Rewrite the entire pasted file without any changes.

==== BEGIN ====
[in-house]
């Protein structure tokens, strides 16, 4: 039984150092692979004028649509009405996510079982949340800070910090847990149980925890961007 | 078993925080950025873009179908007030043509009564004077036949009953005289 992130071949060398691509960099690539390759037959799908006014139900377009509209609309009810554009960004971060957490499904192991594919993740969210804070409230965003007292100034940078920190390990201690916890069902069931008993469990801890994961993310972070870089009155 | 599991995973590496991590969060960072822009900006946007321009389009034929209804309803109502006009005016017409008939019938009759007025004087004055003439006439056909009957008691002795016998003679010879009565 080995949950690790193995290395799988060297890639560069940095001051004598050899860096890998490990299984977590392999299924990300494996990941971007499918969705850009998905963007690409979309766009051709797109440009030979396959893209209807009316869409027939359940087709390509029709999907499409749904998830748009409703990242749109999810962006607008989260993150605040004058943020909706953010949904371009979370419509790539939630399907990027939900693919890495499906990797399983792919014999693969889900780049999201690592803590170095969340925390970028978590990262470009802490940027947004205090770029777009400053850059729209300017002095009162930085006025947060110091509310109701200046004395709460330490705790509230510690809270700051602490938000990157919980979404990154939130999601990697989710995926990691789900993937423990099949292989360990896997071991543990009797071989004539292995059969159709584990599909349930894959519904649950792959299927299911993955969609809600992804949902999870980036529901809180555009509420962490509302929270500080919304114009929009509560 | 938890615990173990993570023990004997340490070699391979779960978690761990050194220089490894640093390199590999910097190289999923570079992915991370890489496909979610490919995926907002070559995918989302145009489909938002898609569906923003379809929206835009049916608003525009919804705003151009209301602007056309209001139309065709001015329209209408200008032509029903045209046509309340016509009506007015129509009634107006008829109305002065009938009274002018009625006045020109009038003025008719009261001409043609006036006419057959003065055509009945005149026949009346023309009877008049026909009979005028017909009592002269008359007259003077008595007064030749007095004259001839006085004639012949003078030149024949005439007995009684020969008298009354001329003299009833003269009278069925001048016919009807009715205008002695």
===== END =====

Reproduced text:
[in-house]
């Protein structure tokens, strides 16, 4: 039984150092692979004028649509009405996510079982949340800070910090847990149980925890961007 | 078993925080950025873009179908007030043509009564004077036949009953005289 992130071949060398691509960099690539390759037959799908006014139900377009509209609309009810554009960004971060957490499904192991594919993740969210804070409230965003007292100034940078920190390990201690916890069902069931008993469990801890994961993310972070870089009155 | 599991995973590496991590969060960072822009900006946007321009389009034929209804309803109502006009005016017409008939019938009759007025004087004055003439006439056909009957008691002795016998003679010879009565 080995949950690790193995290395799988060297890639560069940095001051004598050899860096890998490990299984977590392999299924990300494996990941971007499918969705850009998905963007690409979309766009051709797109440009030979396959893209209807009316869409027939359940087709390509029709999907499409749904998830748009409703990242749109999810962006607008989260993150605040004058943020909706953010949904371009979370419509790539939630399907990027939900693919890495499906990797399983792919014999693969889900780049999201690592803590170095969340925390970028978590990262470009802490940027947004205090770029777009400053850059729209300017002095009162930085006025947060110091509310109701200046004395709460330490705790509230510690809270700051602490938000990157919980979404990154939130999601990697989710995926990691789900993937423990099949292989360990896997071991543990009797071989004539292995059969159709584990599909349930894959519904649950792959299927299911993955969609809600992804949902999870980036529901809180555009509420962490509302929270500080919304114009929009509560 | 938890615990173990993570023990004997340490070699391979779960978690761990050194220089490894640093390199590999910097190289999923570079992915991370890489496909979610490919995926907002070559995918989302145009489909938002898609569906923003379809929206835009049916608003525009919804705003151009209301602007056309209001139309065709001015329209209408200008032509029903045209046509309340016509009506007015129509009634107006008829109305002065009938009274002018009625006045020109009038003025008719009261001409043609006036006419057959003065055509009945005149026949009346023309009877008049026909009979005028017909009592002269008359007259003077008595007064030749007095004259001839006085004639012949003078030149024949005439007995009684020969008298009354001329003299009833003269009278069925001048016919009807009715205008002695």